On the topic of company stores,  one industry veteran pointed to “clueless executive leadership not letting the locals run it properly" which led to the epic failures.  He went on to say “history also has a way of repeating itself if those making the decisions chose to ignore the reality of history.” He advised every exec to read A Corporate Tragedy, the landmark book by Barbara Marsh detailing the implosion of the once-great International Harvester. (For a cliff note’s version, see “Why Did International Harvester Break Up?” by our friend and former IH executive/dealer Paul Wallem.)

Back to AgRevolution. A couple of more observations on what we saw in Vincennes.

The young salesman, Guy Myers, insisted that he individually take both Kim and I into the Fendt 930 tractor. The offer, much less the follow-through, is highly unusual for a dealer to do with two scribes like us. What he was really doing, as I figured out, was practicing his pitch. I’m certain we got the full technology, creature comforts and screen commands overview that he’d be giving any farmer taking a look at this “other shade of green.” His enthusiasm and presentation was top-notch.

While Myers was demoing the tractor for Kim, Rinsch and I discussed the shortline equipment plans (she’s eager to get their hands on additional shortline wholegoods for the heavy application business in the area) and the company’s parts stockings. She pointed out the sprayer parts and fittings that dominated the small showroom, which has a quick "in/out" vibe to it – attractive for the time-strapped farmer.

“If having plenty of those inexpensive parts on hand is what it takes for the area farmers to get to know me and Guy, we’ll do it all day long.” She also fought for management (it took repeated attempts) to invest in a machine to put the store in the hydraulic hose business after recognizing the void in the area. And once she got the machine in-house, she insisted everyone was trained to ensure all could fully deliver on their new hose-cutting business. She gets both the marketing mindset and the personal interaction that it’s going to take to change hearts and minds.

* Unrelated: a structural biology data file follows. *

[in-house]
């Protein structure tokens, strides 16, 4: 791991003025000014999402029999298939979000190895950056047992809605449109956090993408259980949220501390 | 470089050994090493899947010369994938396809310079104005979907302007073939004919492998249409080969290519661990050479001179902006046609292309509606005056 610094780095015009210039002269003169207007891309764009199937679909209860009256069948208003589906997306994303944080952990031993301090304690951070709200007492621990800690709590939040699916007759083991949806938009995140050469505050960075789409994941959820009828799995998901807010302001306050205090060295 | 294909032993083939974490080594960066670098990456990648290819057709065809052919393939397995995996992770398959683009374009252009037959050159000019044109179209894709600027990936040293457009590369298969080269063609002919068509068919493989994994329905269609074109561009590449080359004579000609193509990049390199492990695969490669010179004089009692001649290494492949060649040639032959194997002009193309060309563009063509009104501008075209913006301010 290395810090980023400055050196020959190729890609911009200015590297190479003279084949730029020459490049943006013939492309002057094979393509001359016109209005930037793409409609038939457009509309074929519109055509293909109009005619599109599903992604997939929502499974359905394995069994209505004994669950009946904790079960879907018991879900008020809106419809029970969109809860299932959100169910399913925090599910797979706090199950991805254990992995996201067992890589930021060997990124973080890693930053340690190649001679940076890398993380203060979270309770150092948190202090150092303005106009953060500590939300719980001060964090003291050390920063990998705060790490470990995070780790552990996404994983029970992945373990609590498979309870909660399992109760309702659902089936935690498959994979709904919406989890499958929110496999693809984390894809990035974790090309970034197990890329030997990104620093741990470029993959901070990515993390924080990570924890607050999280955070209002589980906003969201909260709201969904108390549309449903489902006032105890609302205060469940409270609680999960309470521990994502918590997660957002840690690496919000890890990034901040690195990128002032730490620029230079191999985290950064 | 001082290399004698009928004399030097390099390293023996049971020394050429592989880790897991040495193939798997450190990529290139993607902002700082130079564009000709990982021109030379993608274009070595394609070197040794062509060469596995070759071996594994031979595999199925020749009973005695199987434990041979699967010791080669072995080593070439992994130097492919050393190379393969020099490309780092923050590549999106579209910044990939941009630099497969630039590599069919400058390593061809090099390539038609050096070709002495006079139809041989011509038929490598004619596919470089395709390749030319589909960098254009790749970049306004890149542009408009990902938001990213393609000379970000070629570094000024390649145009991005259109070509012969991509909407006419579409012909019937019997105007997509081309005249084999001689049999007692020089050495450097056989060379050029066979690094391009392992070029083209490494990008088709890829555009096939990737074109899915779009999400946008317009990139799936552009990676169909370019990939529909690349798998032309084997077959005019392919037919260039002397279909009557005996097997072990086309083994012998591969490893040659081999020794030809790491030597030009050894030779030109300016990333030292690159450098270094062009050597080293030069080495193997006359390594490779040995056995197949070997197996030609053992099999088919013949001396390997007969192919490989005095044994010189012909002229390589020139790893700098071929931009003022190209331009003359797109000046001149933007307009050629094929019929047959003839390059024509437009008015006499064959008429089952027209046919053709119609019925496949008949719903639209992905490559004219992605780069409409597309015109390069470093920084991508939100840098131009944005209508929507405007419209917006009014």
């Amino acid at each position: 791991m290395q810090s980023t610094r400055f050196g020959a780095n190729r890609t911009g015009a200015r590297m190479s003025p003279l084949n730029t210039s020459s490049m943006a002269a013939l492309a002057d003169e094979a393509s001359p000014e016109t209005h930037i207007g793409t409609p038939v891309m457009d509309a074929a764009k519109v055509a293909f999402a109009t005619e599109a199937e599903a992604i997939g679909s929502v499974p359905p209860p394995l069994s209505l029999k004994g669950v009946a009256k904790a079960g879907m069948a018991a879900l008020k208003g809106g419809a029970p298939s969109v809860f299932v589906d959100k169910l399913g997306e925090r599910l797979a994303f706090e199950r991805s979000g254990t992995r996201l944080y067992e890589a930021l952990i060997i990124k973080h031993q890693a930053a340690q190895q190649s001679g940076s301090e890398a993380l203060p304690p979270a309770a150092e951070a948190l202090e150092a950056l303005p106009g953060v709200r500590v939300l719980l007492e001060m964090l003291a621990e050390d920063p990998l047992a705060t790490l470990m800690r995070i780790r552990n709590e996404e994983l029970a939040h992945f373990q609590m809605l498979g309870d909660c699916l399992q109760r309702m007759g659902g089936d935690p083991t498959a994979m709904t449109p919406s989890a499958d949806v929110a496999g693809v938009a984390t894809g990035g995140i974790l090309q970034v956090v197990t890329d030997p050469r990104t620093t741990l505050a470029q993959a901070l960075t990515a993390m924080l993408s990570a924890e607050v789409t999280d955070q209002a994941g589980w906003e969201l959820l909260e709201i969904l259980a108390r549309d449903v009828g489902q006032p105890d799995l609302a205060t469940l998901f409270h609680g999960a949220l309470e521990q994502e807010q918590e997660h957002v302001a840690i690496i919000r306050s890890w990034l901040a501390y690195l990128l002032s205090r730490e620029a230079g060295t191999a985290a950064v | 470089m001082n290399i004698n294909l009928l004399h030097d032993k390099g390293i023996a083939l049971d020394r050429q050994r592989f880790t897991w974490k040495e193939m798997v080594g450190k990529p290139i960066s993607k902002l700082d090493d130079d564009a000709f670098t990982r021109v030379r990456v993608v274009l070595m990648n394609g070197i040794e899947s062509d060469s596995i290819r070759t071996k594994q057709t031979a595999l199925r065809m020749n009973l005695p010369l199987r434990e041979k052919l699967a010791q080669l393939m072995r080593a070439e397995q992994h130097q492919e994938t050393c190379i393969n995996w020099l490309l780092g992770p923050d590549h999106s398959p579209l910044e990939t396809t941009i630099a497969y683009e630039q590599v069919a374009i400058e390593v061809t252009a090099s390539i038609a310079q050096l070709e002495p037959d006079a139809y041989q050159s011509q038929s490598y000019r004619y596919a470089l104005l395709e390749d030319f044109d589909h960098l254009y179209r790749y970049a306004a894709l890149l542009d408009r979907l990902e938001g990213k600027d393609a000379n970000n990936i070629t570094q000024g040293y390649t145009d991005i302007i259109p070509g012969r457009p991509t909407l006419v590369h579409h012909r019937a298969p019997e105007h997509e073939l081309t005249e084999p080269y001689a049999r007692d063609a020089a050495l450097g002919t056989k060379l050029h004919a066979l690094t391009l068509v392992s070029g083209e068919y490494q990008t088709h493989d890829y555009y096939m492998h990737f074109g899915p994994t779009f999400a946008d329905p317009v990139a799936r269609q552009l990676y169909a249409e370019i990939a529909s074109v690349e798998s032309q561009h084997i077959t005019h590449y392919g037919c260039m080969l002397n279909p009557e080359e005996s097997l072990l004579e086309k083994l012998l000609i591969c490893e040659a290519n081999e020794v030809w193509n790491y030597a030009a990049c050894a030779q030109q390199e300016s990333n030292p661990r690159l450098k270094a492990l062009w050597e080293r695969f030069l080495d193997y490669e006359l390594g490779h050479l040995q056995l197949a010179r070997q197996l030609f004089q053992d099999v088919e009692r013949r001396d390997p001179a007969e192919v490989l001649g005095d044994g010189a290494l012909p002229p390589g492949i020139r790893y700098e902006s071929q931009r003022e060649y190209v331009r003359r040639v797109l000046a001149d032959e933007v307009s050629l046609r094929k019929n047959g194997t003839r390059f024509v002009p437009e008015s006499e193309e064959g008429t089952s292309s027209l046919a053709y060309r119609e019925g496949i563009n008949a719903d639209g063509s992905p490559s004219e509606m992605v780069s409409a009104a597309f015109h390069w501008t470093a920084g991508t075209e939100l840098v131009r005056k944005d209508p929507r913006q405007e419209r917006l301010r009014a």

The pair is also eager to get the planned service shop addition they'll need to handle the bigger equipment and land more share of wallet out there.

As we said our goodbyes, we mentioned that we were dropping by to see our friend Ray McCormick in the Vincennes hospital. They put a Fendt cap in our hands and asked us to share their well wishes. When we presented it to Ray a few minutes later he laughed that he doesn’t typically wear that shade of green, but he’ll remember the gesture and maybe he'll be back in the store for hose or sprayer parts.

The pair had all the enthusiasm that a startup enjoys, but they are getting more business due to having tractors on hand, they say, and attracting buyers well beyond the immediate vicinity and from the announced exit of MacAllister Machinery from the ag business.

I suspect that if this model can be succeed (when others failed), CEO Stacy Anthony will figure out how to structure, lead and execute it. Prior to joining AGCO, Anthony was CEO of Claas’ company store MirTech Harvest Center and prior to that was the international sales director for the large Brandt Holdings (Deere dealer group). He’s been at our Dealership Minds Summit on many occasions, including last year’s presentation on improving absorption rates.

Can today’s advanced communication technologies, ample product availability on company owned sites, and a return to the long lost non-owner’s “ownership mentality” allow company stores to find a revival? As some say, the corporate world of farm equipment retail in today’s consolidation feels more like “company stores” than at any time in history.